According to Cymulate, BAS platforms simplify testing by allowing users to perform a variety of automated and customizable simulated attacks for a full security validation. Breach and attack simulations are a great way for enterprises and other large organizations to emulate and better understand real world cyber attacks. BAS technologies help organizations embrace automation in cybersecurity and allow organizations to perform consistent assessments while tying up fewer resources.

AlthoughBAS technologies have existed for many years, Gartner appears to have been the ones to coin the phrase in their report Hype Circle for Threat-Facing Technologies, 2017:

“Breach and attack simulation (BAS) technologies use agents and other means to simulate attacks against enterprise infrastructure. BAS can effectively emulate insider threats, lateral move or data exfiltration techniques without the risks to production environments inherent with other testing approaches.”

How BAS Works: An Overview

Breach and attack simulations look to improve upon traditional testing methods by making it easy for users to perform checks on their security controls easily and quickly. In a way, BAS can be viewed as the combination of vulnerability scanning and penetration testing packaged as a do-it-yourself solution.

BAS platforms are mostly available today as software-as-a-service (SaaS). These cloud-based applications host the variety of modules that carry out the tests automatically, unlike with penetration tests where actual human resources perform the hack attempts. With BAS, a software agent is typically installed on a computer that sits within the network and is responsible for interacting with the cloud solution during testing.

The simulated attacks technically use malware and hack tools that are specially configured to trigger and monitor responses from your security solutions. However, unlike malware from real-world cyber attacks, those used in BAS do no real damage to your infrastructure.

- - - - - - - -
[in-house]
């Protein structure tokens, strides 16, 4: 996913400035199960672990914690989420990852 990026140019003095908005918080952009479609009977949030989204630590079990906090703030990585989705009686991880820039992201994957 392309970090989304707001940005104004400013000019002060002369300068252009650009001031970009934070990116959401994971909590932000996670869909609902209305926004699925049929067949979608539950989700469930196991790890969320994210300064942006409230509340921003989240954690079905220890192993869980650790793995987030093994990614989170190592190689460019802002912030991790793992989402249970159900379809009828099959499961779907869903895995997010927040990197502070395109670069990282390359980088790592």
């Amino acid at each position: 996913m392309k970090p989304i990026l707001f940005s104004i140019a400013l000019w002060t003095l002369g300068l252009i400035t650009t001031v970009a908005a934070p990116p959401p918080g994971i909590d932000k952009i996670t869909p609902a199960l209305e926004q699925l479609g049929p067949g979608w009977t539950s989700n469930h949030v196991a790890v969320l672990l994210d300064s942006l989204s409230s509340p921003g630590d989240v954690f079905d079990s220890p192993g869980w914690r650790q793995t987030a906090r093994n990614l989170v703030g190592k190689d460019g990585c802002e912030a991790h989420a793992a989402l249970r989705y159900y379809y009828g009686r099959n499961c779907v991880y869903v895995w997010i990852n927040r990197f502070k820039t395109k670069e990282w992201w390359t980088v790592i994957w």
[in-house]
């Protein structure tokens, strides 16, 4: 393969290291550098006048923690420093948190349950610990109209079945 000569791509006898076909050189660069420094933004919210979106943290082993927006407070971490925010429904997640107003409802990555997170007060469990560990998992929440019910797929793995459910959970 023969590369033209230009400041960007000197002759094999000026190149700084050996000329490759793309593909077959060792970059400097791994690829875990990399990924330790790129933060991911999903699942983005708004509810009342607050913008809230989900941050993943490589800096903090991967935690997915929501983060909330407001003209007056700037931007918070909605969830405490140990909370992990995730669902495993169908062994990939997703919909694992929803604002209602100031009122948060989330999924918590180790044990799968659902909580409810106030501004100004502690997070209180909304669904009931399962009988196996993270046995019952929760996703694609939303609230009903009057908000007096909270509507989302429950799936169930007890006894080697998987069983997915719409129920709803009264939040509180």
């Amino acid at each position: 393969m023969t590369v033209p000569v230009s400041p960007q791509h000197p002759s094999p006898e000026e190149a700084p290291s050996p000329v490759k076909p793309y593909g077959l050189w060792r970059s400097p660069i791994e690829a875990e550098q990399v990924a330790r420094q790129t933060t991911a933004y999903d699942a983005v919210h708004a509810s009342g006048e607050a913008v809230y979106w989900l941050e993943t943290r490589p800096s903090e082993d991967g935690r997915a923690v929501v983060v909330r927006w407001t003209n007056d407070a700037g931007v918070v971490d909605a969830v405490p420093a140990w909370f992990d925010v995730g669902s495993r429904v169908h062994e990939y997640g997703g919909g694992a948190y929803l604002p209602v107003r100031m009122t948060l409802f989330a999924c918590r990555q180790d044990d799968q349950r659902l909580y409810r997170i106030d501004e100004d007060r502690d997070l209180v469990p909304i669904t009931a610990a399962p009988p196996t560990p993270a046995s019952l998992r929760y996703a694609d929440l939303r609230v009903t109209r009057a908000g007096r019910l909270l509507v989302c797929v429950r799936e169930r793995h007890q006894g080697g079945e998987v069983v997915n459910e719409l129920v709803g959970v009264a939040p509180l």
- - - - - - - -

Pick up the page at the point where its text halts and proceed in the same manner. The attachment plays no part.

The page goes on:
Breach and attack simulations graphic: Screenshot from Cymulate
Image Source: Cymulate

The Nitty-Gritty of Breach and Attack Simulations

Here are several ways BAS tests the various attack vectors and the solutions that protect them:

  • Test Your Email Defenses. The breach and attack simulation platform sends a variety of messages to your email service that contain different types of infected file attachments (such as malware, ransomware, worms, and other payloads). This can test email filters, antivirus software, and sanitization solutions.
  • Identify Gaps in Your Browser and Website Defenses. The platform connects to dummy websites and pages containing malicious forms and scripts via HTTP/HTTPS protocols. The tests can check what pages make it past internet security filters and if endpoint protection can prevent malicious files from being successfully downloaded by the browser.
  • Check the Strength of Your Firewall(s). The platform can attack a specific URL (such as your company’s web portal or application) to find ways to circumvent the firewall that protects it. It tests whether the firewall can deter incoming malicious traffic. To take these attacks to the next level, BAS can also attempt to mine sensitive information and carry out cross-site scripting (XSS) and injection attacks to breach the firewall.
  • Test Common Social Engineering Tactics. BAS can launch dummy phishing campaigns on your own email systems to emulate social engineering attacks. Phishing emails, which can be customized for authenticity, are sent to real users within your organization. The test checks if users will actually click on malicious links. This helps you to identify which staff members need more training in social engineering awareness.
  • Test the Effectiveness of Endpoint Security Solutions. BAS platforms can check if malware — including viruses, ransomware, spyware, and worms — are able to exist and execute on workstations. They can also test and map out how malware can spread across your devices. This allows you to verify whether your solutions can detect and prevent the spread of malware within your network.
  • Identify Potential Network Attack Vectors. BAS can also simulate scenarios in which an attacker successfully breaches your network. This simulation helps you see whether an attacker can move laterally across devices using exploits, privilege escalation, and pass the hash validation requirements. The platform can also test if data can be exfiltrated and sent to a destination outside the network.